It takes a team. Four expeditions collected anatomical specimens and Inuit and Inuguit traditional knowledge, and eight field research teams were involved with satellite tagging and the testing of sensory stimuli to the tusk. Though literally hundreds of people were involved in making the logistics of such work possible, a few stand out as critical to the execution and completion of the work.
Dr. Martin T. Nweeia is the principal investigator for Narwhal Discoveries, studying the purpose and function of the narwhal tusk. The 14-year study has taken him to unforbidding environments in the High Arctic regions of Baffin Island and Northwestern Greenland donning a dry suit in near-freezing waters, braving polar bears, an arctic hurricane and a near-fatal plane crash to study nature’s most extraordinary tooth.
At the center of the support team for the field collection work on the sensory hypothesis was Jack Orr, with the Arctic Research Division of Fisheries and Oceans Canada. His exemplary leadership shows respect for the animals, and a well-balanced approach to the humans who have the privilege to handle them.
Eternally optimistic and always willing to help, Sandie Black was also at the core of our fieldwork. As Head Veterinarian at the Calgary Zoo, Sandie is well equipped to handle just about anything thrown in her path and walk away smiling, and more importantly leave those behind smiling as well.
For the scientific studies, Fred Eichmiller, former Director of the Paffernbarger Research Center at the National Institutes of Standards and Technology and currently Research Director for Delta Dental Service of Wisconsin, assisted this research at every phase, from collection of field data to analysis of the narwhal tusk hard tissue. His insights and experience combined with an easy-going, understated personality helped bring many of the findings from this work into the public eye. The curtain on the scientific stage certainly needs to be drawn back in recognition of his contributions.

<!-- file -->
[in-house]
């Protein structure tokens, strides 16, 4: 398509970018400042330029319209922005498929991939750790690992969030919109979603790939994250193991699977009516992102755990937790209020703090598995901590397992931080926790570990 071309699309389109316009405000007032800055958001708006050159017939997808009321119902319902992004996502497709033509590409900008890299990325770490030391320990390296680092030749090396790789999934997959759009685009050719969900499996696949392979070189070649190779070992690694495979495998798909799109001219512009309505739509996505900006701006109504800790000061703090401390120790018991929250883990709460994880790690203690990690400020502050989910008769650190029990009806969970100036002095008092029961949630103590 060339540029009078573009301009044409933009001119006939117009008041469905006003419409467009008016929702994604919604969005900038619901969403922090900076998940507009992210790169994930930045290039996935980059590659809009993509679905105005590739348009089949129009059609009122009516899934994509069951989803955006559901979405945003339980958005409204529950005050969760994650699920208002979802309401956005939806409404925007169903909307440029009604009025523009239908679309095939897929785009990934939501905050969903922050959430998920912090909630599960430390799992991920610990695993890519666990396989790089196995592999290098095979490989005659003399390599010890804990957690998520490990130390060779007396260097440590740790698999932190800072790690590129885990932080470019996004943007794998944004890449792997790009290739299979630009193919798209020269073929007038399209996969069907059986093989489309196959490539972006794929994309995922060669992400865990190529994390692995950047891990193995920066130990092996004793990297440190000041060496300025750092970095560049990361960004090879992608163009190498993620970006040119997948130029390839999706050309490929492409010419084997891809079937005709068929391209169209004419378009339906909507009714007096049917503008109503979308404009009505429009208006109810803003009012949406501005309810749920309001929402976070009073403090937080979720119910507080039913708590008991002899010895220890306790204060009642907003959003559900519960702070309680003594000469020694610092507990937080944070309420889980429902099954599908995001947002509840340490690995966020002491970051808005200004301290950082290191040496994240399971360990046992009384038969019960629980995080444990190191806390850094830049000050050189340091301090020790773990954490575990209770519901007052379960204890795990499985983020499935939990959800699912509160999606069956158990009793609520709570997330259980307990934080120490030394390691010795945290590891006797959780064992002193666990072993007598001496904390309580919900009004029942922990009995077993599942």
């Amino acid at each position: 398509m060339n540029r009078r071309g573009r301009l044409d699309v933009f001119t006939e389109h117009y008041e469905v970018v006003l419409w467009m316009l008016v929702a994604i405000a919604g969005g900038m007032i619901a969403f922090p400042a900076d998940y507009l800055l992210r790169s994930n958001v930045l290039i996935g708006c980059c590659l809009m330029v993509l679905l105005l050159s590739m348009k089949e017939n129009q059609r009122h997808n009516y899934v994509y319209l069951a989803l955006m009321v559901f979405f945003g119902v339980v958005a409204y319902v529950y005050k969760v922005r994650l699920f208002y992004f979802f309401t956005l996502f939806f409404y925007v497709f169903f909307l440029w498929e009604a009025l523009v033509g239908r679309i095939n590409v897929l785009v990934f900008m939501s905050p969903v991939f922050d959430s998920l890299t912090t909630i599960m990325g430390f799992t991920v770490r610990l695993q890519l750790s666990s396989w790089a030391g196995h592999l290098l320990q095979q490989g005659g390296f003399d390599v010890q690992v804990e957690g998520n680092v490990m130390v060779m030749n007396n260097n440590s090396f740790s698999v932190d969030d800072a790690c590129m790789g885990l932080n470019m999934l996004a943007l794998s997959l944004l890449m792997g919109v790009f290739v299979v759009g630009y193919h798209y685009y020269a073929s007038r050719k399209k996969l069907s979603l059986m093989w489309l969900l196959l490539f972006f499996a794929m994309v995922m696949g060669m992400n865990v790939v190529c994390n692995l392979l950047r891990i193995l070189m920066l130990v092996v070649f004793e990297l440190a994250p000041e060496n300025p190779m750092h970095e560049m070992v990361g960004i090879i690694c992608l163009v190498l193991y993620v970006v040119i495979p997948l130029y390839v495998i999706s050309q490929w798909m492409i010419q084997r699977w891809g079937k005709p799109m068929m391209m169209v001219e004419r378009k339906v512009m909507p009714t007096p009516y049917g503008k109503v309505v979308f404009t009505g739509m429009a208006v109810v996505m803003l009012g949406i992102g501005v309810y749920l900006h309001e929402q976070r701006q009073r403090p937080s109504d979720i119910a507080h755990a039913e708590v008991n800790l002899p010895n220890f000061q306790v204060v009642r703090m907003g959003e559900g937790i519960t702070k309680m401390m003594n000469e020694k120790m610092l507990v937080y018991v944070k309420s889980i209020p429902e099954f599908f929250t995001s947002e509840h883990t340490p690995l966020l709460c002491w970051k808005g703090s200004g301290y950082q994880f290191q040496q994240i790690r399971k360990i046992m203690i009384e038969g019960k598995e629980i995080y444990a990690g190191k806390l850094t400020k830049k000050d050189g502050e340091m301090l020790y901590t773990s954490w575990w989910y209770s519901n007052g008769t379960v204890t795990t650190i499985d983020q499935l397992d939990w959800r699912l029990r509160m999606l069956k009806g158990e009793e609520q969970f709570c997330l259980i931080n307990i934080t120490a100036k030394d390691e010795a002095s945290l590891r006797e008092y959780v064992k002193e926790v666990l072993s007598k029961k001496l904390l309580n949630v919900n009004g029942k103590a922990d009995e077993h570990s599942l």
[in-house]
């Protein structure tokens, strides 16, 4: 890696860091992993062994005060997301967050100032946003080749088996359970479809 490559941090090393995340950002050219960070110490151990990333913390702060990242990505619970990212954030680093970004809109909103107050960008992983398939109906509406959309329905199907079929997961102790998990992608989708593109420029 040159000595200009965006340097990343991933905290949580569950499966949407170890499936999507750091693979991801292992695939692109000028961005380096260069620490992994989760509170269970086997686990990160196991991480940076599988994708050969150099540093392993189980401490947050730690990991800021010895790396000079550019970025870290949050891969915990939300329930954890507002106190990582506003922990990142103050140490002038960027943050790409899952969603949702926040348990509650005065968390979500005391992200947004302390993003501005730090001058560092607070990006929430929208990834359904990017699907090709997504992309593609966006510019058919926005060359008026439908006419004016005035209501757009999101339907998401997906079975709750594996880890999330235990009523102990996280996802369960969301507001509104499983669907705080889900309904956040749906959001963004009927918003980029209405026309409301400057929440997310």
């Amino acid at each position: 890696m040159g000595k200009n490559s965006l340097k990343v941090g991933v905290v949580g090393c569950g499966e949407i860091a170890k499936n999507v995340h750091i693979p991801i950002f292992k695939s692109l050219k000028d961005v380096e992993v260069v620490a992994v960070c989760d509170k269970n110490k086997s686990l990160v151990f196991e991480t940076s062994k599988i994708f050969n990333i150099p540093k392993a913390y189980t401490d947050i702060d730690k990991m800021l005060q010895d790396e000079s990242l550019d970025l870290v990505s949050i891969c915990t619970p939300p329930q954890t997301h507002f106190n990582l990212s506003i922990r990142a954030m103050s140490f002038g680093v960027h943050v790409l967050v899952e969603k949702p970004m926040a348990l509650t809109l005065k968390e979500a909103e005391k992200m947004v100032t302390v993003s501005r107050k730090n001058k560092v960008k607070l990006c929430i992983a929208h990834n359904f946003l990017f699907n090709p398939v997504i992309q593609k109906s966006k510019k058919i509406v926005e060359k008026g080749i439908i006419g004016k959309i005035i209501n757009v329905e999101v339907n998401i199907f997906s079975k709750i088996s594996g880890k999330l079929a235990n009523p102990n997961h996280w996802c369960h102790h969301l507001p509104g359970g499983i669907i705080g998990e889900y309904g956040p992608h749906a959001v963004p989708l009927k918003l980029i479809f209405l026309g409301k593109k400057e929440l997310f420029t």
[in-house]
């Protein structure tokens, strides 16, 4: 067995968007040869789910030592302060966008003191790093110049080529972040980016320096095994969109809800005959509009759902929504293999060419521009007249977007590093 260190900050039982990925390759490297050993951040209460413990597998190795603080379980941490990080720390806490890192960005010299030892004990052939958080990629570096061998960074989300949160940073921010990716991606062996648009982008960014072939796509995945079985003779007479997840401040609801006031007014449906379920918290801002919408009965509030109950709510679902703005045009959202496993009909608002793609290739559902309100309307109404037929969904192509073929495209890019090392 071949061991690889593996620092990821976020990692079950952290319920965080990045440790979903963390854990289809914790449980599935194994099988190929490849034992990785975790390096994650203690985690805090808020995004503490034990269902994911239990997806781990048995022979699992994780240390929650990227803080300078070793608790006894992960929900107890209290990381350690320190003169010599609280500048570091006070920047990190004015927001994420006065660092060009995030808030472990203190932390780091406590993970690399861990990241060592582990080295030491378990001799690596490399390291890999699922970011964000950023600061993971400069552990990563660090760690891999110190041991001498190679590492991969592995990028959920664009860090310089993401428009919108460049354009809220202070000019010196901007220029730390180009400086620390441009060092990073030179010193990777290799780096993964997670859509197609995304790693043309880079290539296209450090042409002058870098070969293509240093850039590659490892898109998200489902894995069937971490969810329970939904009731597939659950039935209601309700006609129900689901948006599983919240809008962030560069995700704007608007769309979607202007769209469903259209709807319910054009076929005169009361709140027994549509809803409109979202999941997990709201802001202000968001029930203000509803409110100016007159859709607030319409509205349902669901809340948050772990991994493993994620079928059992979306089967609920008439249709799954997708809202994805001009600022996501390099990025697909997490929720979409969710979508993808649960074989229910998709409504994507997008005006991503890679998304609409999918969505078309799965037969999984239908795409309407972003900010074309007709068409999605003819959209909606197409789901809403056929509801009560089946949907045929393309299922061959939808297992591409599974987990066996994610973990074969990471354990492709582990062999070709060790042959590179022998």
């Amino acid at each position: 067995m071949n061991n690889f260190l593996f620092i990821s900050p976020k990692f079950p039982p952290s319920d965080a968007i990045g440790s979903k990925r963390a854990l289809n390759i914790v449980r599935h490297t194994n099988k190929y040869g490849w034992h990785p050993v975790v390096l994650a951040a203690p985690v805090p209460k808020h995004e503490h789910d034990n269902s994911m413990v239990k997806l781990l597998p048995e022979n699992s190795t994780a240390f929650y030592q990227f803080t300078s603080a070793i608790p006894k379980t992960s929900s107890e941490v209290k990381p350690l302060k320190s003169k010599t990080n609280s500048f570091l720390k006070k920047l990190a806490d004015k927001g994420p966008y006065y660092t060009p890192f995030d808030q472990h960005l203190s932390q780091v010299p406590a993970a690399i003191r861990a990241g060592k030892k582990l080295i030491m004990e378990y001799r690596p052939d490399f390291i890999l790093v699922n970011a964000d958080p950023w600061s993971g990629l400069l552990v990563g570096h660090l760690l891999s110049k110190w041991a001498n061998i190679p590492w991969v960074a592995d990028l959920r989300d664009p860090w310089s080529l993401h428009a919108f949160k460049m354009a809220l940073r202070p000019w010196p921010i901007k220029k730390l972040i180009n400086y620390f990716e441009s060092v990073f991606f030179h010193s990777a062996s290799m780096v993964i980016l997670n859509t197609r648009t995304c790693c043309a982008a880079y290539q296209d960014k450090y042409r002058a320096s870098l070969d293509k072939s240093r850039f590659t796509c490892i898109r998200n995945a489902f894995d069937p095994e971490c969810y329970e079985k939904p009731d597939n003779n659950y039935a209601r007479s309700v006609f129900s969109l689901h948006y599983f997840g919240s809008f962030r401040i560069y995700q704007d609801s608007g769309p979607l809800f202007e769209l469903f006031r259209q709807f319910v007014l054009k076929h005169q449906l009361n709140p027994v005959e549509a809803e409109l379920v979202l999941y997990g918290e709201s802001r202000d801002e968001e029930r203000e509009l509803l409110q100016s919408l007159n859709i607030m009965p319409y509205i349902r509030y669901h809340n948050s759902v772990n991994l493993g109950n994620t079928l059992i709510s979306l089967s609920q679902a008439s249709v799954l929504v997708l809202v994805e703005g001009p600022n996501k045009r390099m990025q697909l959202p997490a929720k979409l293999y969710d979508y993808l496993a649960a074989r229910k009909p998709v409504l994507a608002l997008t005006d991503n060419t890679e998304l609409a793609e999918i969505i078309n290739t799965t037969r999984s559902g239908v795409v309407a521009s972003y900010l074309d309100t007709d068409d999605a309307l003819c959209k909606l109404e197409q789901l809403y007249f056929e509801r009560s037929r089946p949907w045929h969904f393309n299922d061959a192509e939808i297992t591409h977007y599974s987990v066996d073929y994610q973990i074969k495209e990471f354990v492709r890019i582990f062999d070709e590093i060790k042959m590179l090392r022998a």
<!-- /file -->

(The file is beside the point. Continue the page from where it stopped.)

Peter Hauschka, an associate professor at the Harvard Medical School and the Harvard School of Dental Medicine, provided many of the supporting findings to this work, as well as insights and direction for the study. The Hauschka Bone Laboratory at the Enders Research Center at Children’s Hospital in Boston generated much of the tissue analysis associated with the tusk, both the varying tooth expressions of the narwhal and the sensory components of the pulp.
For the collection of traditional knowledge, 56 hunters involved in this work were generous and open in sharing observations and insights necessary to more fully understand the narwhal. But two hunters stand out among them: Cornelius Nutarak and David Angnatsiak, who were gracious in helping “the scientists from the South,” who have a limited window approach to arctic fauna.
The Institutional Core of this work centered around the Marine Mammal Program at the Smithsonian Institution, with James Mead and Charley Potter; Bill Fitzhugh at the Arctic Research Center; the Harvard School of Dental Medicine, and The National Science Foundation (with a particular note of thanks to Anna Kerttula, who saw my vision well before it came in to focus, and heard my call when a thousand other scientists were making much more noise).
Countless others gave time, energy, insights, support and well wishes to this work. Please know that no matter how much credit is given, it is clearly not enough. Anyone who has done research in the Arctic knows. My first time on a tenuous part of the ice floe edge, hunter David Angnatsiak came to my tent and said, “If I come and wake you up in the middle of the night and say ‘move’, that means we have exactly one minute to collect our things, and leave. What is left after that time is lost on the ice that breaks away or in the water. Have a nice nightmare.”